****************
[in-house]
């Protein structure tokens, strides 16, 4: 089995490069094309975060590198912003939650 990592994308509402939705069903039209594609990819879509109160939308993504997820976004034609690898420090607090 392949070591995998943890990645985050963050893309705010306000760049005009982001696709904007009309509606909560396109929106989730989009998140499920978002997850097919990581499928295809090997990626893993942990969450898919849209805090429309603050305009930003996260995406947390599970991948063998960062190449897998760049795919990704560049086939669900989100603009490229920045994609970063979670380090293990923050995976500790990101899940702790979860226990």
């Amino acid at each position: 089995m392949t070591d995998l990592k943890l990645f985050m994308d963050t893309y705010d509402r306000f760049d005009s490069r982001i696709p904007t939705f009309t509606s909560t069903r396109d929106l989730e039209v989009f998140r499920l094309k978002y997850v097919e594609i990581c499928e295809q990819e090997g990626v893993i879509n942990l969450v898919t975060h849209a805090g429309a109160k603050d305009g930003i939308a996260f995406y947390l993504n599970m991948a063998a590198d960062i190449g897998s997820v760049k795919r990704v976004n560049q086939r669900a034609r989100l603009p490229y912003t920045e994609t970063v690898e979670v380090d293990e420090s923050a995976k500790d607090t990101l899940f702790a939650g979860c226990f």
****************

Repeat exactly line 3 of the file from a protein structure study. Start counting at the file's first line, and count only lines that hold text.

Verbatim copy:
């Amino acid at each position: 089995m392949t070591d995998l990592k943890l990645f985050m994308d963050t893309y705010d509402r306000f760049d005009s490069r982001i696709p904007t939705f009309t509606s909560t069903r396109d929106l989730e039209v989009f998140r499920l094309k978002y997850v097919e594609i990581c499928e295809q990819e090997g990626v893993i879509n942990l969450v898919t975060h849209a805090g429309a109160k603050d305009g930003i939308a996260f995406y947390l993504n599970m991948a063998a590198d960062i190449g897998s997820v760049k795919r990704v976004n560049q086939r669900a034609r989100l603009p490229y912003t920045e994609t970063v690898e979670v380090d293990e420090s923050a995976k500790d607090t990101l899940f702790a939650g979860c226990f």